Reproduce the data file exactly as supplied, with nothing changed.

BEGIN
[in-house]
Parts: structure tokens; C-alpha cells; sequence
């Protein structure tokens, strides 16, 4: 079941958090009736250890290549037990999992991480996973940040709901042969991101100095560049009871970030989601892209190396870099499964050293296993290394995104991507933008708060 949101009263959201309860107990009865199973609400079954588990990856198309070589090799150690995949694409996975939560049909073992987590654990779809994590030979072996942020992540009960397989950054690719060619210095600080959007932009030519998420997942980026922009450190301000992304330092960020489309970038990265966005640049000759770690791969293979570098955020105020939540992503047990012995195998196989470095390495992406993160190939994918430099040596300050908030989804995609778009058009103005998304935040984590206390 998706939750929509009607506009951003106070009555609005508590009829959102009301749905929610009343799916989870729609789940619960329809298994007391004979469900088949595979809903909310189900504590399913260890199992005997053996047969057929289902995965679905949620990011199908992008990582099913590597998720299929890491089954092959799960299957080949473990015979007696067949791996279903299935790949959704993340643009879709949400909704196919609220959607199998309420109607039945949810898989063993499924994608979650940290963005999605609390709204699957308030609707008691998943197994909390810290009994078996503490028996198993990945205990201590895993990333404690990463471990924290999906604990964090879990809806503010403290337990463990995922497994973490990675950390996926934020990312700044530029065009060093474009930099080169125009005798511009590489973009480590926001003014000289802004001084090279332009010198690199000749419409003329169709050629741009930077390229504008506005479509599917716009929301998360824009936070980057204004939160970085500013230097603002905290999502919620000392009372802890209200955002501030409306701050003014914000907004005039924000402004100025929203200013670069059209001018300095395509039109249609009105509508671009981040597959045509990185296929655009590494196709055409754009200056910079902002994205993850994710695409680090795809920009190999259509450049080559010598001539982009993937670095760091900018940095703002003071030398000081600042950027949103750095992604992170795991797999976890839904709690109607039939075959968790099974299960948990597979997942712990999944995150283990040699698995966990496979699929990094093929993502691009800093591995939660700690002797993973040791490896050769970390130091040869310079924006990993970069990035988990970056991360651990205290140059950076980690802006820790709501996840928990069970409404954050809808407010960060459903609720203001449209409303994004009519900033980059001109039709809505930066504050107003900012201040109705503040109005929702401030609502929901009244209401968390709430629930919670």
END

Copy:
[in-house]
Parts: structure tokens; C-alpha cells; sequence
């Protein structure tokens, strides 16, 4: 079941958090009736250890290549037990999992991480996973940040709901042969991101100095560049009871970030989601892209190396870099499964050293296993290394995104991507933008708060 949101009263959201309860107990009865199973609400079954588990990856198309070589090799150690995949694409996975939560049909073992987590654990779809994590030979072996942020992540009960397989950054690719060619210095600080959007932009030519998420997942980026922009450190301000992304330092960020489309970038990265966005640049000759770690791969293979570098955020105020939540992503047990012995195998196989470095390495992406993160190939994918430099040596300050908030989804995609778009058009103005998304935040984590206390 998706939750929509009607506009951003106070009555609005508590009829959102009301749905929610009343799916989870729609789940619960329809298994007391004979469900088949595979809903909310189900504590399913260890199992005997053996047969057929289902995965679905949620990011199908992008990582099913590597998720299929890491089954092959799960299957080949473990015979007696067949791996279903299935790949959704993340643009879709949400909704196919609220959607199998309420109607039945949810898989063993499924994608979650940290963005999605609390709204699957308030609707008691998943197994909390810290009994078996503490028996198993990945205990201590895993990333404690990463471990924290999906604990964090879990809806503010403290337990463990995922497994973490990675950390996926934020990312700044530029065009060093474009930099080169125009005798511009590489973009480590926001003014000289802004001084090279332009010198690199000749419409003329169709050629741009930077390229504008506005479509599917716009929301998360824009936070980057204004939160970085500013230097603002905290999502919620000392009372802890209200955002501030409306701050003014914000907004005039924000402004100025929203200013670069059209001018300095395509039109249609009105509508671009981040597959045509990185296929655009590494196709055409754009200056910079902002994205993850994710695409680090795809920009190999259509450049080559010598001539982009993937670095760091900018940095703002003071030398000081600042950027949103750095992604992170795991797999976890839904709690109607039939075959968790099974299960948990597979997942712990999944995150283990040699698995966990496979699929990094093929993502691009800093591995939660700690002797993973040791490896050769970390130091040869310079924006990993970069990035988990970056991360651990205290140059950076980690802006820790709501996840928990069970409404954050809808407010960060459903609720203001449209409303994004009519900033980059001109039709809505930066504050107003900012201040109705503040109005929702401030609502929901009244209401968390709430629930919670």